Paul Riley, who owns a lawnmower sales and repair business in Duncansville, is an avid year-round trout fisherman whose favorite streams are Bobs Creek and the Frankstown Branch of the Juniata River below Williamsburg.
Riley, who fishes all year long and uses wet flies, dry flies and nymphs as bait most of the time, said that the fall months offer good trout fishing locally.
“There’s no competition out there, and the fish are all settled down from being scared half to death (early in the season),” Riley said. “They’re a little more educated, don’t get me wrong, but they’re in there.
“It’s a little bit more challenging, yes,” Riley said of the fall fishing prospects. “But you can catch them.”
The fall also offers fishing for trophy steelhead trout each October in Erie county. The big trout migrate from Lake Erie to stream tributaries Elk Creek and Walnut Creek to spawn in the fall.
Strock visits the Erie area several timeslate each year to fish for steelhead, and Riley plans to make a trip up there this fall to pursue the trophy trout as well.
“About the middle of October, weather and water conditions permitting, the steelhead will come out of Lake Erie and start up the creeks for spawning,” said Strock, who uses a heavier fly rod and imitation fly patterns that mimic glo-bugs, salmon eggs, and small white nymphs when he fishes for steelhead. “I make it a point to get up to Erie several times each year from about the middle of October until the end of January to fish for steelhead.”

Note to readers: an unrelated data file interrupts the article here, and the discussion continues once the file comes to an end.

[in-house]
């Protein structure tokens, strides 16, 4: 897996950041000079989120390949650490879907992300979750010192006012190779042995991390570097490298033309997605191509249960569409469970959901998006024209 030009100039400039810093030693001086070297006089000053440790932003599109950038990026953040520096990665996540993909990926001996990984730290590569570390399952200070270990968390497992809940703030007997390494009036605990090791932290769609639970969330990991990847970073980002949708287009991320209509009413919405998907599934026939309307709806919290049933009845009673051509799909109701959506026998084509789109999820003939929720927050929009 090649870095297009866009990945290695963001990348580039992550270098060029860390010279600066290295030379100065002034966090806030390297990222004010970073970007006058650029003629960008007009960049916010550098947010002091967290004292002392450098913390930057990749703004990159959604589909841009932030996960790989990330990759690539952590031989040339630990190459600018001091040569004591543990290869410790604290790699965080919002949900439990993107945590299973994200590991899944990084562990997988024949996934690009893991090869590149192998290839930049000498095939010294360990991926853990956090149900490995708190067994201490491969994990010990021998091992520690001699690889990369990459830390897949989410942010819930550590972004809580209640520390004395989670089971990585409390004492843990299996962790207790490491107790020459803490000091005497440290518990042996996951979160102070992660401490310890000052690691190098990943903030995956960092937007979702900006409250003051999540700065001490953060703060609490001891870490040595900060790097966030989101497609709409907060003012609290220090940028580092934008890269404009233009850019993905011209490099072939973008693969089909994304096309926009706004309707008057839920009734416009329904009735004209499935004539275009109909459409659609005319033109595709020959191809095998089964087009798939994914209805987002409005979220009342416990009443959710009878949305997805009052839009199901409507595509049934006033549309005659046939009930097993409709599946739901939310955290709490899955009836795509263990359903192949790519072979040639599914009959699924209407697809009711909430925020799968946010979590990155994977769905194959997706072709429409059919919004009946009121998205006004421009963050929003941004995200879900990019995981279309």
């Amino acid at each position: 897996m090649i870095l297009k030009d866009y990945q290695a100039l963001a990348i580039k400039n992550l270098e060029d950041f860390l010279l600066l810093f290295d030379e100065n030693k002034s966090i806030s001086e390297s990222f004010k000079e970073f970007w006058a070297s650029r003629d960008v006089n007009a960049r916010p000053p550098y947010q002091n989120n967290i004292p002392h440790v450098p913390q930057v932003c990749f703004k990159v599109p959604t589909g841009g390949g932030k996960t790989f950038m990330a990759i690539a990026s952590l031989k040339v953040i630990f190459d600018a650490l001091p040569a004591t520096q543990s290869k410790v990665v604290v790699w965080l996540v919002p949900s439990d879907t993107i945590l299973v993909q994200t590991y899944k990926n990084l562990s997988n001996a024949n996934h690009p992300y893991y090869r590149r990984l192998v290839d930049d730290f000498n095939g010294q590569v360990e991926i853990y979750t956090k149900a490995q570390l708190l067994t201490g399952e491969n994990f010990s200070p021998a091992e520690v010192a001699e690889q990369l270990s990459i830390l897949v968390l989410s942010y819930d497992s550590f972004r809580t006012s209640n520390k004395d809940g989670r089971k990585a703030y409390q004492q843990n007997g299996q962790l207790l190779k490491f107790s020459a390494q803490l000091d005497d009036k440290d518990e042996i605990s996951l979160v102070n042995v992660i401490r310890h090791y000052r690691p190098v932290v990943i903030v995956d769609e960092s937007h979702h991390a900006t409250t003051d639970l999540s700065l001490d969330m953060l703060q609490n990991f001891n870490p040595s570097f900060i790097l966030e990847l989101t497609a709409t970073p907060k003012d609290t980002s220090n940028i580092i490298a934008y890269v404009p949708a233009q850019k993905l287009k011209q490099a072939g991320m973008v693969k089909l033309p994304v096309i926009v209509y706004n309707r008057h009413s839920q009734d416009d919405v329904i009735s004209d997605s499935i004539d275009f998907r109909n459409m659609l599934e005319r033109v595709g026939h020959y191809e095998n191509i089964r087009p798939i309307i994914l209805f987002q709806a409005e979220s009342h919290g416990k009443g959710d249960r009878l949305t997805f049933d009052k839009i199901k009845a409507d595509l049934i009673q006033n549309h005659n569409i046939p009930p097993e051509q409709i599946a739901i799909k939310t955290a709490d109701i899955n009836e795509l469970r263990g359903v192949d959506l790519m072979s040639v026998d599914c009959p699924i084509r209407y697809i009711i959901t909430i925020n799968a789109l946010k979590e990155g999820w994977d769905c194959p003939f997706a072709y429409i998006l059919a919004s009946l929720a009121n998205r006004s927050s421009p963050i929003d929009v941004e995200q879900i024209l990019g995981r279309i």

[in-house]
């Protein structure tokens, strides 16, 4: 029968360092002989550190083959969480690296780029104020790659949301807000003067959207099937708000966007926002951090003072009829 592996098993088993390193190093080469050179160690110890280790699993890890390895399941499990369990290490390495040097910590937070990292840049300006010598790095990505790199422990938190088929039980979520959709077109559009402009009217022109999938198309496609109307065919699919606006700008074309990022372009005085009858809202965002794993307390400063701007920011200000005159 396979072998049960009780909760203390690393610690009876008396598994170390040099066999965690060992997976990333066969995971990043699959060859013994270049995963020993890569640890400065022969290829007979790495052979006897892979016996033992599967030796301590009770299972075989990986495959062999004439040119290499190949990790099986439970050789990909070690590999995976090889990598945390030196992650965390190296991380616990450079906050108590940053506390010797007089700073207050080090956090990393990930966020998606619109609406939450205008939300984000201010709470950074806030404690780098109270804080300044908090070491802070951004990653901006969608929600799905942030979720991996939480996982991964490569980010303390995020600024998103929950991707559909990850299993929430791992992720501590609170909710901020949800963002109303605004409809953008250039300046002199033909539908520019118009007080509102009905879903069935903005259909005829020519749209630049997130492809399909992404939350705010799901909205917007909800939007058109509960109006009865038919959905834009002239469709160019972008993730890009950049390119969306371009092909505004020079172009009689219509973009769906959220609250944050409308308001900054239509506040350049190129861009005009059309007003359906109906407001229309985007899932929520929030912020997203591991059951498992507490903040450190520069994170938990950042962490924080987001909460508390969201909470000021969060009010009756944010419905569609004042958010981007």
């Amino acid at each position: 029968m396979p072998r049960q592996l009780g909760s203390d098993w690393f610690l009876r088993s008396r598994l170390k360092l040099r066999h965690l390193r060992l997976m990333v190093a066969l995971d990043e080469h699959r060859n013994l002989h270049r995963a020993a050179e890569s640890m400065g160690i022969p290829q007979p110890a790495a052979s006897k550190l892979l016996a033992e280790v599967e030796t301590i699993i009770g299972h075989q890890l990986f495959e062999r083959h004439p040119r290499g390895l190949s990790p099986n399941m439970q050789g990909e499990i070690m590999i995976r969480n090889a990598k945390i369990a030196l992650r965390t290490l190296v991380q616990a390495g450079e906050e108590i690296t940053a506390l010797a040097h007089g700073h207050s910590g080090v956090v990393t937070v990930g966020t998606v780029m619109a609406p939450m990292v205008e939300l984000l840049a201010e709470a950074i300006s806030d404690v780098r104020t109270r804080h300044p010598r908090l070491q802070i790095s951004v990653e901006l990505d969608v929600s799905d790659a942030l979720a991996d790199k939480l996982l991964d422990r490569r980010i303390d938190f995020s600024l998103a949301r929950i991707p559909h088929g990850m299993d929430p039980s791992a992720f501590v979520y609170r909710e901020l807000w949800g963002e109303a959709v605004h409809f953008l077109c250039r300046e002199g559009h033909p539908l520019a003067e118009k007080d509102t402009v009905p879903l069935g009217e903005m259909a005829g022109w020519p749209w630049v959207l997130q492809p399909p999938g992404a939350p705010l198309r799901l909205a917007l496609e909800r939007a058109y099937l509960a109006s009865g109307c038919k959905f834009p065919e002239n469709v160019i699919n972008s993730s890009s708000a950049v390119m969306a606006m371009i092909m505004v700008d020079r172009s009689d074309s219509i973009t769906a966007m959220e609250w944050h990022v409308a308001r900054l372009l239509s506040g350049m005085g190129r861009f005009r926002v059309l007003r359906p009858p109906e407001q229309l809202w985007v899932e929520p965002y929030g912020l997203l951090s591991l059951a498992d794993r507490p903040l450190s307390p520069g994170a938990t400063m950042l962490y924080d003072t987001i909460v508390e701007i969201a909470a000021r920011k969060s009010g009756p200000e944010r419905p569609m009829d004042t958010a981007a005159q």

With the variety of fishing options available, along with the favorable weather, fall is an entertaining time for a fisherman.
“A lot of people don’t take advantage of the fishing in the fall months because part of the (fishing) season coincides with hunting season, especially archery season, and a lot of people around here archery hunt,” Baker said. “But I would just encourage people to get out there and fish, because fall is a great time to fish.”